Did you know that next to the common cold, tooth decay is the disease that affects the most people worldwide? Over the course of human history, tooth decay has led to not just pain and loss of teeth, but to serious illnesses. Although we’ve made great strides in preventing tooth decay, it still affects more than 25% of children between the ages of two and five, and approximately 50% of adolescents between twelve and fifteen. Tooth decay, however, is very preventable. When you work with us, you can take the measures that are needed to protect your teeth and those of the people you love.
It’s important to understand, of course, that once tooth decay begins, there’s no quick fix that’s going to work for everyone in every situation. On the contrary, looking after your teeth involves preventive maintenance so that you can keep your natural teeth throughout your life. The cornerstones of preventive maintenance are making sure to follow proper oral hygiene habits, and to see us regularly for checkups and cleaning.
If you’ve been in the habit of visiting us, most likely you’re already acquainted with the ways in which we remove tartar and plaque from your teeth. You’re familiar with ultrasonic scalers and other, hand-held instruments that we use to give you a good cleaning. After your cleaning, we check your teeth for decay, and fill any cavities that may have occurred.
Even more can be done to guard against tooth decay. Poor diet can be a factor that contributes to dental problems. So can poor brushing techniques. And of course, it’s possible that you could benefit from additional treatments. Today, we know a lot more than we did in years gone by about the causes of tooth decay and the best methods of treatment, so we can create more individualized treatment plans for preventing decay. Tooth decay is much like any other disease – some people are simply more at risk than others, so our focus is on identifying your risk factors and then determining a course of action that will work best for you.
How Does Decay Start?
It might seem strange, thinking of your mouth as an ecosystem, and yet that’s exactly what it is – it’s home to a variety of living organisms, including both good and bad bacteria. The harmful (or pathogenic) bacteria react to certain sugars, and produce acids that attack your teeth, causing mineral loss. A diet that’s high in acidic foods can also result in mineral loss. However, when the conditions are favorable, your body works to undo the damage that’s caused by those harmful bacteria.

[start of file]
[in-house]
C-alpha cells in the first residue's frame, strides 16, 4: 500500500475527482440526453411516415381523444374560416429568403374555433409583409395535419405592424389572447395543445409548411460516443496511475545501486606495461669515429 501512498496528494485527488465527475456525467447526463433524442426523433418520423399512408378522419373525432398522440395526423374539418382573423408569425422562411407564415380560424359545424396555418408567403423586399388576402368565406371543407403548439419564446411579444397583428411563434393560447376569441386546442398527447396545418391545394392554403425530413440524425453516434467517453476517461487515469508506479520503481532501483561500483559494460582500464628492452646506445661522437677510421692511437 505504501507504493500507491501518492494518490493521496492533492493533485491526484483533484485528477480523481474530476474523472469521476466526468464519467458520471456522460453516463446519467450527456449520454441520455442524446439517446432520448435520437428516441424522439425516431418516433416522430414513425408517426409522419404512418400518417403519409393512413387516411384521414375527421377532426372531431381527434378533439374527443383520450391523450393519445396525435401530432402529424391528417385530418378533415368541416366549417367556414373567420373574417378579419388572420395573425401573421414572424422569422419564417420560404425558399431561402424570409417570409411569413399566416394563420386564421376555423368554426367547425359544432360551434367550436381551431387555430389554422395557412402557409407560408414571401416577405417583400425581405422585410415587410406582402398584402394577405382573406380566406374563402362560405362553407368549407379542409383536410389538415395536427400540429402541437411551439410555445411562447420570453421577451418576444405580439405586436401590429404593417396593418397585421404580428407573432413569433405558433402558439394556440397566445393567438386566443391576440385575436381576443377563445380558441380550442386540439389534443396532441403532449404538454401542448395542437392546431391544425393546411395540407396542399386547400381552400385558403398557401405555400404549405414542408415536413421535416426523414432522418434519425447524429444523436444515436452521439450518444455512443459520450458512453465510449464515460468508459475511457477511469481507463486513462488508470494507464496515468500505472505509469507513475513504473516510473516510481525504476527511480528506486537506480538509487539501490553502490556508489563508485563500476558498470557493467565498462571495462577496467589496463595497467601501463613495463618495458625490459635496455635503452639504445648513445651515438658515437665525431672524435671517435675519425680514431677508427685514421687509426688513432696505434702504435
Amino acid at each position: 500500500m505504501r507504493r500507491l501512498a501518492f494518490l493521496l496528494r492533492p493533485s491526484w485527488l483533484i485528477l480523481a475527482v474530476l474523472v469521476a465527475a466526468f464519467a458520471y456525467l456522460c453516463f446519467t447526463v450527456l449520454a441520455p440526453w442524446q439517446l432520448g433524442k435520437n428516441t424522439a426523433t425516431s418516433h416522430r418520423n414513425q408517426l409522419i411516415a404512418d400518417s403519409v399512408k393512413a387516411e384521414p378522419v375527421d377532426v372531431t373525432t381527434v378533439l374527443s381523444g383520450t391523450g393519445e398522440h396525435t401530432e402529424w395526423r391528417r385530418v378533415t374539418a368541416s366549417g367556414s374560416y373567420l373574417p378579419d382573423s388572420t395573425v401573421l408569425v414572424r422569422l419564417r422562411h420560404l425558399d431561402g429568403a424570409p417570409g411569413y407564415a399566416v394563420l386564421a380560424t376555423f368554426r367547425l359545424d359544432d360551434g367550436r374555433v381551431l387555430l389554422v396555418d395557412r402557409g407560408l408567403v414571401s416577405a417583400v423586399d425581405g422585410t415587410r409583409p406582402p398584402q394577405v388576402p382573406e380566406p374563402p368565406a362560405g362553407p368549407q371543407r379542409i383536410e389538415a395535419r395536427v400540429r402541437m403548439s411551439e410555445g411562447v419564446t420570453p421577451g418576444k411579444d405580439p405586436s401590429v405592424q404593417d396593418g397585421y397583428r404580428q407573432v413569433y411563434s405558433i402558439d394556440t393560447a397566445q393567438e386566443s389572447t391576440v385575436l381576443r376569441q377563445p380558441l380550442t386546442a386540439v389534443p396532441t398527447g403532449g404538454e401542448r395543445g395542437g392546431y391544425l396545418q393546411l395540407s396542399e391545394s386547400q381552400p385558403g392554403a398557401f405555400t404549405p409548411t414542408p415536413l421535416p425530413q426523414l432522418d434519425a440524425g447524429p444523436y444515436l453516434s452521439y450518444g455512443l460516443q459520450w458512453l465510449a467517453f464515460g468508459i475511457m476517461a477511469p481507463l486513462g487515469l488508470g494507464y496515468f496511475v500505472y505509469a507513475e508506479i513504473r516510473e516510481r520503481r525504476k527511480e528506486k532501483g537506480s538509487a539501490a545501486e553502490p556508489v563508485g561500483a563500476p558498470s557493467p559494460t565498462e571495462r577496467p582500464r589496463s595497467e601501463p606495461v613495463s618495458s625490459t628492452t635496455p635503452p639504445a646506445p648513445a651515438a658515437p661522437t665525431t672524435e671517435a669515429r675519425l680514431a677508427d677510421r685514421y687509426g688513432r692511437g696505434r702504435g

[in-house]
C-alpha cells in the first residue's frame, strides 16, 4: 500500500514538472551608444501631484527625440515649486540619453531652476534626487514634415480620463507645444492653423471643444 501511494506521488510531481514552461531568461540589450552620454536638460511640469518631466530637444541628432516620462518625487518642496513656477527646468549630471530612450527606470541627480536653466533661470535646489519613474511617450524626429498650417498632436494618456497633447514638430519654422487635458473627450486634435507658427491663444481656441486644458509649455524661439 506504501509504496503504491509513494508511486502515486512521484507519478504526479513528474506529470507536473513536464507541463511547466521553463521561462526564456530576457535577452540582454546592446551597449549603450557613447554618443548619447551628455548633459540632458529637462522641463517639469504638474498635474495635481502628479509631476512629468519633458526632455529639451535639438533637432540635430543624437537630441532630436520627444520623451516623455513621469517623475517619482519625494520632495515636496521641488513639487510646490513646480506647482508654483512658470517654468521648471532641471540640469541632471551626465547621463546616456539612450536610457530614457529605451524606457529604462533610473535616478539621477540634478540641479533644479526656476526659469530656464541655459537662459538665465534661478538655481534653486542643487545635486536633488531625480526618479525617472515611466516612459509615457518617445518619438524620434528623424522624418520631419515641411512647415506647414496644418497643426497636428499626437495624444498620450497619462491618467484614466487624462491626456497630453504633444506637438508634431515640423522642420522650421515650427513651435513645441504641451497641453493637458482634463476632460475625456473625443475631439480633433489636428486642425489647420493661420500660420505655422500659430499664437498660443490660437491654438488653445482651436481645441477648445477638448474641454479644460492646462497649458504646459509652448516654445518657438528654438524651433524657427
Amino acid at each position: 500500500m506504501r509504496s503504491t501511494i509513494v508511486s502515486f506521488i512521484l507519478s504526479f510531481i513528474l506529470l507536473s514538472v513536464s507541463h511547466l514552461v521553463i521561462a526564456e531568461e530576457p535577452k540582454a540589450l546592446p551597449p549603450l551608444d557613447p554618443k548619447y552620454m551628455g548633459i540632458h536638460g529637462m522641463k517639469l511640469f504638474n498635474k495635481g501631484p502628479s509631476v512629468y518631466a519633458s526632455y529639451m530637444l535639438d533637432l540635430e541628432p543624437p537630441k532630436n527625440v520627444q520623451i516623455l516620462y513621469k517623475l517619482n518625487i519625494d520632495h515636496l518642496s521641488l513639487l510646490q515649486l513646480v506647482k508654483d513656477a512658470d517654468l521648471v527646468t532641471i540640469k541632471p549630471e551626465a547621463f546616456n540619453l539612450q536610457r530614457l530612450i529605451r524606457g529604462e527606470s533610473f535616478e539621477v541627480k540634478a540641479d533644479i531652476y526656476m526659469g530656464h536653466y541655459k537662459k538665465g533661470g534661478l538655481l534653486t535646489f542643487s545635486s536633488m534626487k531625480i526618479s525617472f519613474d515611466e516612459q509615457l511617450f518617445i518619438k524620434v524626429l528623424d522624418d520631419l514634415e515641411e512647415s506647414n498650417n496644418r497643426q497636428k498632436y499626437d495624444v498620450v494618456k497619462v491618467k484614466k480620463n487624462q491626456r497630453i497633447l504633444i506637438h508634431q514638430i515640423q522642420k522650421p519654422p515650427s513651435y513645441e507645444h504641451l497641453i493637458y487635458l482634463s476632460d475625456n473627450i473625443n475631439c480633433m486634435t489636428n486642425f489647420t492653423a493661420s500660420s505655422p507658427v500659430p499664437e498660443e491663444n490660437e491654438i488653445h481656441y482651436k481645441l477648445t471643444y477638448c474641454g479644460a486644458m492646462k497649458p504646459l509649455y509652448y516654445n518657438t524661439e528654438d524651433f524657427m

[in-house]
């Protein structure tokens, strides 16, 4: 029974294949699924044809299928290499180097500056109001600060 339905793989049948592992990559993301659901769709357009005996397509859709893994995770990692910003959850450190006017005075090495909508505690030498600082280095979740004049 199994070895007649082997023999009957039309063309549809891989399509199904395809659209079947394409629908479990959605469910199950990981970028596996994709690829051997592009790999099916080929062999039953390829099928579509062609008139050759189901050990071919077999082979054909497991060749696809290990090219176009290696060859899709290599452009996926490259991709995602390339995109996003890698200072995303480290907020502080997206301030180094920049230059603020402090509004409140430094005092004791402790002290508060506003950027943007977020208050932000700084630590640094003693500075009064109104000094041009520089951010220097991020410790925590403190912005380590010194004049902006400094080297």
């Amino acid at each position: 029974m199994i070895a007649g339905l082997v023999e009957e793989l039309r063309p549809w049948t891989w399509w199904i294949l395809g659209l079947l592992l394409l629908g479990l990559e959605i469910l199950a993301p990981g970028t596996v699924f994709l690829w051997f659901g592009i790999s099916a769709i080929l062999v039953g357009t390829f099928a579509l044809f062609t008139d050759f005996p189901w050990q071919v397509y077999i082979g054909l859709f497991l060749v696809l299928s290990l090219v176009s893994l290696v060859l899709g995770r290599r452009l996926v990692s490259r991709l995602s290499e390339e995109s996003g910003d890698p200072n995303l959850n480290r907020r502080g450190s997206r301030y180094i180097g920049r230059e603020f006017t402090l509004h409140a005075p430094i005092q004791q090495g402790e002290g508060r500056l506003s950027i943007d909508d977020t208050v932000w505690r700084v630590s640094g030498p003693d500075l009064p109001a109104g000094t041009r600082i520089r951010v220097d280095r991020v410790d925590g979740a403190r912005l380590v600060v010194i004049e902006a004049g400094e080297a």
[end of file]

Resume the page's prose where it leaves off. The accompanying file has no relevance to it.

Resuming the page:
What we try to do as dental professionals is to help you to encourage beneficial processes in your mouth. That’s why we’re always telling you to brush and floss regularly. Ensuring that you get enough fluoride, and reducing the amount of acidic foods you consume will also help, but even then, some people are going to be more predisposed than others to tooth decay.
Taking Extra Steps
If you’re naturally prone to tooth decay, we can show you how to brush effectively, and recommend special toothpastes and dental rinses. We can also provide treatments like topical fluoride application. If you’re not being exposed to enough fluoride in your drinking water, a topical application can help to prevent decay.
You might also consider nutritional counseling, and anti-bacterial treatments.
Perhaps your child is unusually prone to tooth decay – in such cases, a dental sealant can be applied. It’s a layer of plastic resin, nearly invisible, that we apply to the chewing surfaces of your child’s back teeth. It’s a non-invasive treatment that fills in the fissures and depressions that occur naturally in the teeth and can hold harmful bacteria.
Ultimately, tooth decay is very preventable, so why not pay us a visit? We can work together to stop tooth decay from adversely affecting your health or that of the people you love.
Text Copyright © 2015 Louis K. Cheung DDS PS – All rights reserved. Images used under license from Dear Doctor, Inc.